Those contemplating a winter holiday in the Alps or central Europe may be interested in the career of Alois de Negrelli, the Italian engineer who died 150 years ago.
Born in 1799 in Fiera di Primiero in modern Trentino, northern Italy, Negrelli is today best known as the engineer behind the Suez Canal.
Celebration took place at Fiera on 7 November, organised by the local communities, and local engineering societies. At the time of his birth Fiera was in the heart of the Habsburg Empire’s South Tyrol mining area, and his family had lived there for generations.
His family home survives to this day, carrying a number of plaques in his memory. Educated in Innsbruck and Padua, he joined the Austrian engineering service and worked in the Tyrol on mountain roads and river projects. Then posted to Switzerland he designed Münster bridge and canalised along the Rhine near Lake Constance.
In 1836 he became involved with Swiss railways and visited Britain, looking at railways in London, Birmingham, Wolverhampton, Liverpool and Manchester, as well as visiting the Thames Tunnel works.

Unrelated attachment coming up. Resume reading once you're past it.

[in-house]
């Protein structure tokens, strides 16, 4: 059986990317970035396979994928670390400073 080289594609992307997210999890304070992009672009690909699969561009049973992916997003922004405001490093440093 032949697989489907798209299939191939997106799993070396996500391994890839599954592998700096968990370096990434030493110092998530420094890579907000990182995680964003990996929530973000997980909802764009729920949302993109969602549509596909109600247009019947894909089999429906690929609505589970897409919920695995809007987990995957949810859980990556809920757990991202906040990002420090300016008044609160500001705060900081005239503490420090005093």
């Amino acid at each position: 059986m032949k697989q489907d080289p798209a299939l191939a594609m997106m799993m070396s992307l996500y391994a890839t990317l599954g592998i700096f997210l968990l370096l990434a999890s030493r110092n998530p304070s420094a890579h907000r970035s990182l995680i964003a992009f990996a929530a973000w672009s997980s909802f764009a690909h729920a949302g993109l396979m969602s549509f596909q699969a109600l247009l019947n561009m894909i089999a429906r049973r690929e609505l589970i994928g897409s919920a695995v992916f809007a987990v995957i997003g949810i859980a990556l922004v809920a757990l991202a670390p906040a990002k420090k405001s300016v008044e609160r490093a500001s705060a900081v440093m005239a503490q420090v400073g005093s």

Negrelli’s knowledge of railways led to his recall to the Habsburg Empire where he developed the lines from Vienna to Prag, Olmitz and Brno. He also planned lines in Baden and Württemberg. After the 1848–1849 revolutionary period Negrelli was transferred to Verona to develop the transport railway network in “Lombardo-Veneto” for the Habsburg Empire. This involved planning railways linking Milan with Palma and Trento, Padua, Venice, and Trieste.
The line north from Verona to Bolzanno was not completed until 1859, but there is a plaque on Trento station today celebrating his contribution.
Ironically, but no doubt with Negrelli’s approval, work has now begun on the Brennerbahn, a 60km tunnel intended to bypass much of Negrelli’s work.
Negrelli’s involvement in the Suez Canal project dated from around 1846 when he led the Austrian-Italian element of an international delegation to study the proposal for the “Societé d’etude pour le Canal du Suez”.
English interests were led by Robert Stephenson, and the French by Paul Talabot. Stephenson seems to have used the opportunity to persuade the Egyptian rulers to build a railway, and it was Negrelli’s proposal that was adopted in 1856 by the company. Unfortunately, he died on 1 October 1858, six months before work began.